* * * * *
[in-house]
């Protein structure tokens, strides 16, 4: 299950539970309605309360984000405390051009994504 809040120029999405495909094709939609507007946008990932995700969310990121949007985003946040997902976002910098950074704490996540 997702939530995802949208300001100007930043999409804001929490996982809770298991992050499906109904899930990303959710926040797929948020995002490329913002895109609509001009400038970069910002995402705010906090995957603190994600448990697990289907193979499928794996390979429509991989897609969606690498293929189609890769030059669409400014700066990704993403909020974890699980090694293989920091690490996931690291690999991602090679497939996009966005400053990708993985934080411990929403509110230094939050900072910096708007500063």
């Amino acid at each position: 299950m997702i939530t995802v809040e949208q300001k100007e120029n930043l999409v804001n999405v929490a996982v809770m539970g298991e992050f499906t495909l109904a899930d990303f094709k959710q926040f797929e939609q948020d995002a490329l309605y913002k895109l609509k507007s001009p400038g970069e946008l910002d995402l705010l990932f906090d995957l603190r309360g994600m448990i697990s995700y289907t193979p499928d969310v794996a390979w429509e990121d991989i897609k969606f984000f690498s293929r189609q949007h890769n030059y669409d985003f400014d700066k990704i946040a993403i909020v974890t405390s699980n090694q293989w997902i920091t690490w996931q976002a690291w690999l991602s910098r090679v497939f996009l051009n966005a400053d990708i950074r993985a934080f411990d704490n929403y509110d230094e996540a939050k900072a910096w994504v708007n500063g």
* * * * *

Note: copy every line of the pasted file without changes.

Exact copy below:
[in-house]
């Protein structure tokens, strides 16, 4: 299950539970309605309360984000405390051009994504 809040120029999405495909094709939609507007946008990932995700969310990121949007985003946040997902976002910098950074704490996540 997702939530995802949208300001100007930043999409804001929490996982809770298991992050499906109904899930990303959710926040797929948020995002490329913002895109609509001009400038970069910002995402705010906090995957603190994600448990697990289907193979499928794996390979429509991989897609969606690498293929189609890769030059669409400014700066990704993403909020974890699980090694293989920091690490996931690291690999991602090679497939996009966005400053990708993985934080411990929403509110230094939050900072910096708007500063």
């Amino acid at each position: 299950m997702i939530t995802v809040e949208q300001k100007e120029n930043l999409v804001n999405v929490a996982v809770m539970g298991e992050f499906t495909l109904a899930d990303f094709k959710q926040f797929e939609q948020d995002a490329l309605y913002k895109l609509k507007s001009p400038g970069e946008l910002d995402l705010l990932f906090d995957l603190r309360g994600m448990i697990s995700y289907t193979p499928d969310v794996a390979w429509e990121d991989i897609k969606f984000f690498s293929r189609q949007h890769n030059y669409d985003f400014d700066k990704i946040a993403i909020v974890t405390s699980n090694q293989w997902i920091t690490w996931q976002a690291w690999l991602s910098r090679v497939f996009l051009n966005a400053d990708i950074r993985a934080f411990d704490n929403y509110d230094e996540a939050k900072a910096w994504v708007n500063g």